(Sam didn’t stay long, however. Within two years, he ran away from home and lived with a Cherokee tribe. He led a storied and colorful history before eventually becoming governor of Tennessee, U.S. senator from Texas, and finally governor of Texas.)

Rob Walker

Fast-forward to Walker’s descendant, Rob Walker, who today ranches on the same land that has stayed in his family for eight generations. Rob says, “I guess that’s one reason why I’ve always wanted to farm a little bit – because I enjoy history and my personal family history; I’ve always wanted to keep the farm operating.

I hate to see it sold off. Of course, some of it has sold off over the years when settling estates and things like that. I’d like to try and hang on to what’s left.”

Rob’s father farmed part time on the original family farm, and Rob also farmed part time until about 10 years ago when he says, “I wasn’t enjoying what I was doing, so I came back to ranching full time. Of course I’ve always lived here, and it’s always been a cattle operation.” Cattle and calves are still the largest ag market in Blount County, and the average farm these days is less than 200 acres.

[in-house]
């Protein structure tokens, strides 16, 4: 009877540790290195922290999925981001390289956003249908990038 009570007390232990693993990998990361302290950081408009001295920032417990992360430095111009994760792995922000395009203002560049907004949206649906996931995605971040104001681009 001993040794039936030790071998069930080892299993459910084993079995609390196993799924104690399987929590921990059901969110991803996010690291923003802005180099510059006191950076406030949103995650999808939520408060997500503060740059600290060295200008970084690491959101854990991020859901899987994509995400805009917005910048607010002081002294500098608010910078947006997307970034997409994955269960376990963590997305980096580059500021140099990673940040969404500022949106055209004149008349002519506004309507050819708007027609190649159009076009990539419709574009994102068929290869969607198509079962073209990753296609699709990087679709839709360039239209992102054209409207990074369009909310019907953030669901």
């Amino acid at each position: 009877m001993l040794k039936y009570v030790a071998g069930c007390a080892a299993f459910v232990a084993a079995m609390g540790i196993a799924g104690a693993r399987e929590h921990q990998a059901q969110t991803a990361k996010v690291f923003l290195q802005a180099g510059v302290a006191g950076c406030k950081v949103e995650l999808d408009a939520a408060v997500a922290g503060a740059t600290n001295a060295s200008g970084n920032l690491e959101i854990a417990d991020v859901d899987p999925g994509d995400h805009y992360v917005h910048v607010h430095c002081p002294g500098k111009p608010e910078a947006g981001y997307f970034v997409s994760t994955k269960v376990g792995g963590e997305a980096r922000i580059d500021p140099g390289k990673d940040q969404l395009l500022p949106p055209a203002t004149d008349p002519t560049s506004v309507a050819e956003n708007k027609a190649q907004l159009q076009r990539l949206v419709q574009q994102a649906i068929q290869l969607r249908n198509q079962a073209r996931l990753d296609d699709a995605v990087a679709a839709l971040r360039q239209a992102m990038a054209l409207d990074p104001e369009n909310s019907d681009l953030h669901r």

Rob runs 200 head of commercial Angus cows on pastures of fescue (Kentucky 31), orchardgrass and white clover. He’d like to eliminate the Kentucky 31 and establish an endophyte-free fescue but says, “You have to keep a field out of production for six to nine months, and that’s hard to do.”

On leased farms, Rob grows hay. He puts up 800 to 1,000 4-foot-by-6-foot round bales per year, sometimes buying hay if he’s short. He usually starts feeding hay in mid-December or early January (if he’s lucky) and feeds through April 1.

Rob says, “I have a millet field that I’ll bale. I like to mow it right before dove season and then have a dove hunt there. I wait for it to get a seedhead. It doesn’t make the best hay with the seedhead, but the doves won’t be there if it doesn’t have a seedhead. I’ll go back in this fall and seed it to ryegrass.”

In the pastures, Rob fights buttercup, horse nettle, bull nettle and cornflower, as do most producers in eastern Tennessee. He clips pastures in late spring to keep fescue seedheads down, as the highest ergovaline concentrations are in the seeds and clipping keeps the seedheads from irritating the cows’ eyes as they graze.